Researchers are suing the DEA over their stalled application to grow marijuana. After failing to legalize it, New Jersey’s governor says he’s open to decriminalization. How medical marijuana reform in Texas leaves out veterans. 🌳
Scientists sue DEA.
A group of researchers is suing the Drug Enforcement Administration after the agency stalled on its application to grow research marijuana. The Scottsdale Research Institute submitted its application three years ago. The scientists say that the sole source of federal research marijuana at the University of Mississippi is inadequate for its clinical trial on cannabis. Members of Congress have also urged the DEA to move forward on the applications, to no avail. Marijuana Moment Related: A House judiciary subcommittee will hold a hearing on marijuana reform and is “expected to discuss various legislative proposals to allow states to set their own cannabis policies without fear of federal intervention.” Marijuana Moment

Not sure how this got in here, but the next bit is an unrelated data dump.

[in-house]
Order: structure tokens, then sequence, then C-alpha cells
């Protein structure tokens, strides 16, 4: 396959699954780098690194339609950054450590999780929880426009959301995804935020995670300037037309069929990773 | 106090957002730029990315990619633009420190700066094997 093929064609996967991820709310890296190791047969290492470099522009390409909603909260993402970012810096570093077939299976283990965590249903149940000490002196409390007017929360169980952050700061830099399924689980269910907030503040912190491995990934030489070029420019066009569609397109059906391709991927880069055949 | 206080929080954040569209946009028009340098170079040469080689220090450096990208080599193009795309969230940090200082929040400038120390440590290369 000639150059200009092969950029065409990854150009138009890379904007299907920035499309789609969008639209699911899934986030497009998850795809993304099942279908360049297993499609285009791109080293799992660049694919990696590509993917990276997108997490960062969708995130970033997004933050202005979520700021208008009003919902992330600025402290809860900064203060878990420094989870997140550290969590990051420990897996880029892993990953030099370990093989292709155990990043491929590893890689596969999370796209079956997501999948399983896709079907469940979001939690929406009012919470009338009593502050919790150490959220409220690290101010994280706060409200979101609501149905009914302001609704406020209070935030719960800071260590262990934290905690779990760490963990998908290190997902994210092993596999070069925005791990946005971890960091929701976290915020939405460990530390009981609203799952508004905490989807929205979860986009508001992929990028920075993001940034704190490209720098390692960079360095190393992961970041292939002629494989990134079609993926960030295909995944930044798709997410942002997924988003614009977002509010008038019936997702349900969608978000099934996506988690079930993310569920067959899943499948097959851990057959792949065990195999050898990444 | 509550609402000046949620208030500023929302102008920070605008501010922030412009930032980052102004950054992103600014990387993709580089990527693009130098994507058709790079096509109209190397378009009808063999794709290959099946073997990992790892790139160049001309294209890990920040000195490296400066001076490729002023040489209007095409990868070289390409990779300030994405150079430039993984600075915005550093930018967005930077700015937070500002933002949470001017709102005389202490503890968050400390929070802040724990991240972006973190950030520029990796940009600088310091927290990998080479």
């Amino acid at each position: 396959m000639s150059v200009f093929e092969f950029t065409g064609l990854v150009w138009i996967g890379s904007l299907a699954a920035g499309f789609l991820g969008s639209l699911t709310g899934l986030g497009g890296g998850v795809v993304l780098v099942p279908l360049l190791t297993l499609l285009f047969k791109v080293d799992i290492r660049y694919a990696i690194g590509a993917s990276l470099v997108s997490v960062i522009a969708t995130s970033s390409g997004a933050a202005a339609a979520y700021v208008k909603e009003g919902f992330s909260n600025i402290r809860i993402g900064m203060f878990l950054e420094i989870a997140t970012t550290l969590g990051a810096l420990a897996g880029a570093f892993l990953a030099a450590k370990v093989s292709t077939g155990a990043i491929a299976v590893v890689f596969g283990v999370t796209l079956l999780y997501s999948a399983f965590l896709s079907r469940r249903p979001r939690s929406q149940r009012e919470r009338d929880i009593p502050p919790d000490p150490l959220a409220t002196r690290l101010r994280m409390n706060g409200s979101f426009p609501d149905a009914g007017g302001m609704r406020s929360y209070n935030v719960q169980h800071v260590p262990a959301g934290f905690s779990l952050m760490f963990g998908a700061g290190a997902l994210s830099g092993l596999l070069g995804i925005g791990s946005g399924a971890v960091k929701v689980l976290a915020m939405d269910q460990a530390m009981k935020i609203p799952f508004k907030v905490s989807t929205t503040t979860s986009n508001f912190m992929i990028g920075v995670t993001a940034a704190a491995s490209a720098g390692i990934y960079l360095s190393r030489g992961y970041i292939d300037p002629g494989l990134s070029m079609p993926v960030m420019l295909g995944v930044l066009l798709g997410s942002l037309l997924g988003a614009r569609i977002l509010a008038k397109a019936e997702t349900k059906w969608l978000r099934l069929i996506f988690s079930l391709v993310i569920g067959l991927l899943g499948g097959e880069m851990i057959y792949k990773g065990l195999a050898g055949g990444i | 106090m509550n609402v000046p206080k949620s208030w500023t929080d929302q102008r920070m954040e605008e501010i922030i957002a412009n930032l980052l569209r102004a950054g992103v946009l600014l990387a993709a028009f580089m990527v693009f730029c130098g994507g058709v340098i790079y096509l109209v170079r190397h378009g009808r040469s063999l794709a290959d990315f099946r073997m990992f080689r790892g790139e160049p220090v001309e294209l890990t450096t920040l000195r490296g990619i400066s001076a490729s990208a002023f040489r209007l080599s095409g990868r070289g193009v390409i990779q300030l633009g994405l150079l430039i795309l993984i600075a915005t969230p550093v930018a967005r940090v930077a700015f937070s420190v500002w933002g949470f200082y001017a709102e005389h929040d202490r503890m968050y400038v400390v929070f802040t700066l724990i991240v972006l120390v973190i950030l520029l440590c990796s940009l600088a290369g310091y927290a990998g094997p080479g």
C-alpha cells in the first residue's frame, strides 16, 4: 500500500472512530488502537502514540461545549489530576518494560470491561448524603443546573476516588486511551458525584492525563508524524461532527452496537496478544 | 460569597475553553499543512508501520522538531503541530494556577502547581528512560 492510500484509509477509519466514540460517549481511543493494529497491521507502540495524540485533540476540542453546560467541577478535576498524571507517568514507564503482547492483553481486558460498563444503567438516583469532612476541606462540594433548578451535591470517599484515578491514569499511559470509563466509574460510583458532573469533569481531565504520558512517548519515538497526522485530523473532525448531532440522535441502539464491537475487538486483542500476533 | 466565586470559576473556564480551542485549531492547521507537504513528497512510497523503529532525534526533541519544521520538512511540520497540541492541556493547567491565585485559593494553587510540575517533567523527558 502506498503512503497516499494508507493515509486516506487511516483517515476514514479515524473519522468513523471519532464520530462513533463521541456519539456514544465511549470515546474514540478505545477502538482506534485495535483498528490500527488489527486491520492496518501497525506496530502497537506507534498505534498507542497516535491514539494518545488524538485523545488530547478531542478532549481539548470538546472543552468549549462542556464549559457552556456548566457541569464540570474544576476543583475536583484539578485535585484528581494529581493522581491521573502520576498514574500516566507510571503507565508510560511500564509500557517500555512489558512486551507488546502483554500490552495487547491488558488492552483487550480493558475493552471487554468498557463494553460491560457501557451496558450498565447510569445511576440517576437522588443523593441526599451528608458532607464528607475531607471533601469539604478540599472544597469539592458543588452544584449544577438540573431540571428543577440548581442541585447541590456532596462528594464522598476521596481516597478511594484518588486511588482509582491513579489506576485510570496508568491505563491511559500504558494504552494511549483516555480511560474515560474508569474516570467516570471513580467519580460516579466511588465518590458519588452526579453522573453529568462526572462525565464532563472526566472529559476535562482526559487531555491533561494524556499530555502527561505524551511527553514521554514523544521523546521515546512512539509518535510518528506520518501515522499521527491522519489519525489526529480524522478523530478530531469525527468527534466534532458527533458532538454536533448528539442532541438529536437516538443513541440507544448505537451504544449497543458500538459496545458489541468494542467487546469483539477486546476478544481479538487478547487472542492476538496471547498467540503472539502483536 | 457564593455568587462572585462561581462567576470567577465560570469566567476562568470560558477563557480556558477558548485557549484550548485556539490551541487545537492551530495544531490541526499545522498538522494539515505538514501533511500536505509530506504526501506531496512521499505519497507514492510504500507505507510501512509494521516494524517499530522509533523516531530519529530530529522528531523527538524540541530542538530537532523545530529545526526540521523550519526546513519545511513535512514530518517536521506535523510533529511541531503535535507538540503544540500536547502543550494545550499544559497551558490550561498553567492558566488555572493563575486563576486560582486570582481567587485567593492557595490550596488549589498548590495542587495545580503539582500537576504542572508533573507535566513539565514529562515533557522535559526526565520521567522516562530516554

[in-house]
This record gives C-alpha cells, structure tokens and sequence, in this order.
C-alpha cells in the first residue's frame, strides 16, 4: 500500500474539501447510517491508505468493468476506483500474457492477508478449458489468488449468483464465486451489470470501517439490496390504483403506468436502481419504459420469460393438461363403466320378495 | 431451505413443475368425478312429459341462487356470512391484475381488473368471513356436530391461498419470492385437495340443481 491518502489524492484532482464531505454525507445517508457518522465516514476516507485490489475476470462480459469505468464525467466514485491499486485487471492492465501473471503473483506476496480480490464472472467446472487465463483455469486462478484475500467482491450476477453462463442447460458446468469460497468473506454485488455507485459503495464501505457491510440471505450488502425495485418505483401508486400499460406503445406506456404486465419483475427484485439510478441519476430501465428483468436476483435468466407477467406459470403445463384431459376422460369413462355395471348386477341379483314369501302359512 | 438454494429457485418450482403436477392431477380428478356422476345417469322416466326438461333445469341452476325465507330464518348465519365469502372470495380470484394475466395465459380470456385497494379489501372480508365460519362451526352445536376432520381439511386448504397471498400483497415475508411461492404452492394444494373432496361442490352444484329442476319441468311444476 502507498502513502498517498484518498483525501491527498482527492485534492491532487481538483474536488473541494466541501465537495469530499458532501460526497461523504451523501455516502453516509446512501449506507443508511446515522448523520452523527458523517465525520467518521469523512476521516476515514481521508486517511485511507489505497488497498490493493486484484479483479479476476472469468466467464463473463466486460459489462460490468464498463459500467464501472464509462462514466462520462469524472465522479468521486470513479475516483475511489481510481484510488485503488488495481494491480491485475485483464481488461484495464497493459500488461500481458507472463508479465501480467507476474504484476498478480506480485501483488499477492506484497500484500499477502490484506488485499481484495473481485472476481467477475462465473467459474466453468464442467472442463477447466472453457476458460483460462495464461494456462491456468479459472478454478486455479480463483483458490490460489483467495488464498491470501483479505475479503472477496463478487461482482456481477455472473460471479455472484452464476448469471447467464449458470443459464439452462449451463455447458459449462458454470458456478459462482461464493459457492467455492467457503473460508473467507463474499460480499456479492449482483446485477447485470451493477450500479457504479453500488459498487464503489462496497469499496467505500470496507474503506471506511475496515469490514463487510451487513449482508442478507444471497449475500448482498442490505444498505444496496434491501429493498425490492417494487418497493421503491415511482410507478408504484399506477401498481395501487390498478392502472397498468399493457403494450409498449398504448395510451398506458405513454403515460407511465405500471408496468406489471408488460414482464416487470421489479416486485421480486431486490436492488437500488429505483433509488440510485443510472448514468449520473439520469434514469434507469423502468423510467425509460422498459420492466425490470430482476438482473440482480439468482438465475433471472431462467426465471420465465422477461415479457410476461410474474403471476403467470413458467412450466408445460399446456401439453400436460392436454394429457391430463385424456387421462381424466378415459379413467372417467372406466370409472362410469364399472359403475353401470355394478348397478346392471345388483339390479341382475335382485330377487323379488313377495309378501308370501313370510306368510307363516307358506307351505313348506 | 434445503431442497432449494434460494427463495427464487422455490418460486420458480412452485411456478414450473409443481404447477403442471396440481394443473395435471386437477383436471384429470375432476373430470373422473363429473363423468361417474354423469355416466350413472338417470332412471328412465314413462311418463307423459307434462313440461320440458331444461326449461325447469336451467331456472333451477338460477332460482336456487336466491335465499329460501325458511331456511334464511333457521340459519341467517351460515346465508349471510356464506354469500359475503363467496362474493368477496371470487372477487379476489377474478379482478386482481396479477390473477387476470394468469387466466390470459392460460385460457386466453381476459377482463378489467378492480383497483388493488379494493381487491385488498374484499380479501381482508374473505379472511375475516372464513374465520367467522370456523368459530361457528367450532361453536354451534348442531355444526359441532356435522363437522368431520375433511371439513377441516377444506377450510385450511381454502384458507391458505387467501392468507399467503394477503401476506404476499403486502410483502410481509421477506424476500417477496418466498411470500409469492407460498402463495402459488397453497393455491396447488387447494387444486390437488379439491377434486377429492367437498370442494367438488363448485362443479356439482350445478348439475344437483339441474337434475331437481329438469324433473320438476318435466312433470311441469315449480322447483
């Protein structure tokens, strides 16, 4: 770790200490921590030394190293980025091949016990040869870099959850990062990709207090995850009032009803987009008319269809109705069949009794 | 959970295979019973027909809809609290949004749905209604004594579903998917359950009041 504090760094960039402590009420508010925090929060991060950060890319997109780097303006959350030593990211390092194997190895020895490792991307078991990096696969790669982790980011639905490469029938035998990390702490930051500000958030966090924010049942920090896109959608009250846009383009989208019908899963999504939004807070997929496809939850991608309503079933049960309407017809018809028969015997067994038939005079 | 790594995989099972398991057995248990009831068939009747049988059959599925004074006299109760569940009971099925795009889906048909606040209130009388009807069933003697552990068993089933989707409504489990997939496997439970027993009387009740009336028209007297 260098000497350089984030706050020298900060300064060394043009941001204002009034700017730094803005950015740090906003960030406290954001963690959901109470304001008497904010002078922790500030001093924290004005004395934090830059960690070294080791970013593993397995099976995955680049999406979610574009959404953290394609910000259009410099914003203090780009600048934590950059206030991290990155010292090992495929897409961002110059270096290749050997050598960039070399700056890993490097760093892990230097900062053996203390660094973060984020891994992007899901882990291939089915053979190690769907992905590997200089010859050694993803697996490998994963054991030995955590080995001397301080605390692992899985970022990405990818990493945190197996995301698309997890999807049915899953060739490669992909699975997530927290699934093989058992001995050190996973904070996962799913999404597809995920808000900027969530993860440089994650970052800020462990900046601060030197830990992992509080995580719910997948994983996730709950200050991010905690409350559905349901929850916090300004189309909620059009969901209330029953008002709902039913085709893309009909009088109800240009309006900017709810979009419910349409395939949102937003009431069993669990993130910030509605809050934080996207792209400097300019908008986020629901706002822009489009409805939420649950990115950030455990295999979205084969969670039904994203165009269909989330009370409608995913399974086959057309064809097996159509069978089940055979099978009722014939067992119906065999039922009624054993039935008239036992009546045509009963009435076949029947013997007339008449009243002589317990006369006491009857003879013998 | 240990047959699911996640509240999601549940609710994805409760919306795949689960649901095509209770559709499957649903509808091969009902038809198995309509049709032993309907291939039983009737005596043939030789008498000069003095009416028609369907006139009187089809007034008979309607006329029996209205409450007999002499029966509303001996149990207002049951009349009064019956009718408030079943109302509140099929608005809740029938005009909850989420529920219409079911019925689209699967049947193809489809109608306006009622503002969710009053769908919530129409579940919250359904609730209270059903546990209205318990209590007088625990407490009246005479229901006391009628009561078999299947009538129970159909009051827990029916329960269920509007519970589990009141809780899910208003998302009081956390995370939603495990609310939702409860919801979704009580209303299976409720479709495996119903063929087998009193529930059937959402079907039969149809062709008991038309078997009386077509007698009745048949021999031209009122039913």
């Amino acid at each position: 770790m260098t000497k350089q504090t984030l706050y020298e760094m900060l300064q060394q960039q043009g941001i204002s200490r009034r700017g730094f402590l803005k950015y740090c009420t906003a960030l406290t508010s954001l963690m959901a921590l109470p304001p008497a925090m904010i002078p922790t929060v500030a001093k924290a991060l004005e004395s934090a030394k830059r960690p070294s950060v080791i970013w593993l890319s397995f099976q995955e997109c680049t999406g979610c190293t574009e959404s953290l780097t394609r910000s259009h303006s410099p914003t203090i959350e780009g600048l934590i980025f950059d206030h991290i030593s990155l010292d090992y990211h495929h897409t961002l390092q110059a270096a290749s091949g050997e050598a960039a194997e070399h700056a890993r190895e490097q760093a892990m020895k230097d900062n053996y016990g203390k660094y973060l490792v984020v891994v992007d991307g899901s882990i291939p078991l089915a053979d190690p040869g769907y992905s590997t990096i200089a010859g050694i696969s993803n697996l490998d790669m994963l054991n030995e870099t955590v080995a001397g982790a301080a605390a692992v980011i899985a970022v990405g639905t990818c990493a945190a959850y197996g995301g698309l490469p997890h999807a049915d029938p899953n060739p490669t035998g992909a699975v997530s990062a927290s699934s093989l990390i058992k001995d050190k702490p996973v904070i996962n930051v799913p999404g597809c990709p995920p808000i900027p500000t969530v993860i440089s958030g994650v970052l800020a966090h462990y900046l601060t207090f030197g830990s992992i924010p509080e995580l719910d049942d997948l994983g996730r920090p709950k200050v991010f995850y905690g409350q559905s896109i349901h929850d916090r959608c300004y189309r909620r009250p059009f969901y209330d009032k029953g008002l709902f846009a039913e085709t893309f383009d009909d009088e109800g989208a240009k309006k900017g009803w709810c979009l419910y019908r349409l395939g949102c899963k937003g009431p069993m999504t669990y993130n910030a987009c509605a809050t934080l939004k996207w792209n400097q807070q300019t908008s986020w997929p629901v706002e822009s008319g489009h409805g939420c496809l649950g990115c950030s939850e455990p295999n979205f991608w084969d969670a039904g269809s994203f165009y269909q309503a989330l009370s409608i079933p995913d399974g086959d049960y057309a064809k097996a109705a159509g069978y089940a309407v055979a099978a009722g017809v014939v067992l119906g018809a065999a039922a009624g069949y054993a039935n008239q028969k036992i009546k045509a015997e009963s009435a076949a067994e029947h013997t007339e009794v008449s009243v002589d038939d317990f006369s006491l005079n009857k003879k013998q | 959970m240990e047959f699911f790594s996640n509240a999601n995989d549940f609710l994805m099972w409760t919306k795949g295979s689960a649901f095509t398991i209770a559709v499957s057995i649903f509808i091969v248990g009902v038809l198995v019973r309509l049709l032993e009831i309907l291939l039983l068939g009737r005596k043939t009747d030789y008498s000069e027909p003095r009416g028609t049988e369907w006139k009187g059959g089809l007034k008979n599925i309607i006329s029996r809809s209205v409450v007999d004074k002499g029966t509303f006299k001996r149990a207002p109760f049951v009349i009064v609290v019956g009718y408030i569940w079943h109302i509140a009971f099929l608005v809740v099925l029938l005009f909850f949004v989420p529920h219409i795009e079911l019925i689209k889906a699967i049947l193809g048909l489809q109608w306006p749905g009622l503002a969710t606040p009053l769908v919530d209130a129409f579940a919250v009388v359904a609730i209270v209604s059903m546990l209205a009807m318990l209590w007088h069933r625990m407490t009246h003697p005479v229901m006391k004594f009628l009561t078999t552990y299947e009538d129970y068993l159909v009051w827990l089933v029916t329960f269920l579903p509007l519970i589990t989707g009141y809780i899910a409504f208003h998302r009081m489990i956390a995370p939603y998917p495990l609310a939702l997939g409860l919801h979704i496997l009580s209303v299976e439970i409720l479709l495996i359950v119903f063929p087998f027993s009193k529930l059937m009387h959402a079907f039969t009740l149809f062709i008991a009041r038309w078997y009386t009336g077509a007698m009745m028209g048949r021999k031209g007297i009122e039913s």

South Bend, Ind. mayor and Democratic presidential hopeful Pete Buttigieg released a plan to tackle “systemic racism” during a meeting of Rainbow PUSH, a civil rights non-profit founded by the Rev. Jesse Jackson. Buttigieg proposed: legalizing marijuana, decriminalizing drug possession, and restoring the voting rights of those with felony convictions in an effort to cut incarceration by half. The Associated Press His comments come as the candidate faces controversy in South Bend after a white police officer shot and killed a black man. The lack of representation of black people in the city’s police force has gotten worse during his tenure as mayor. NPR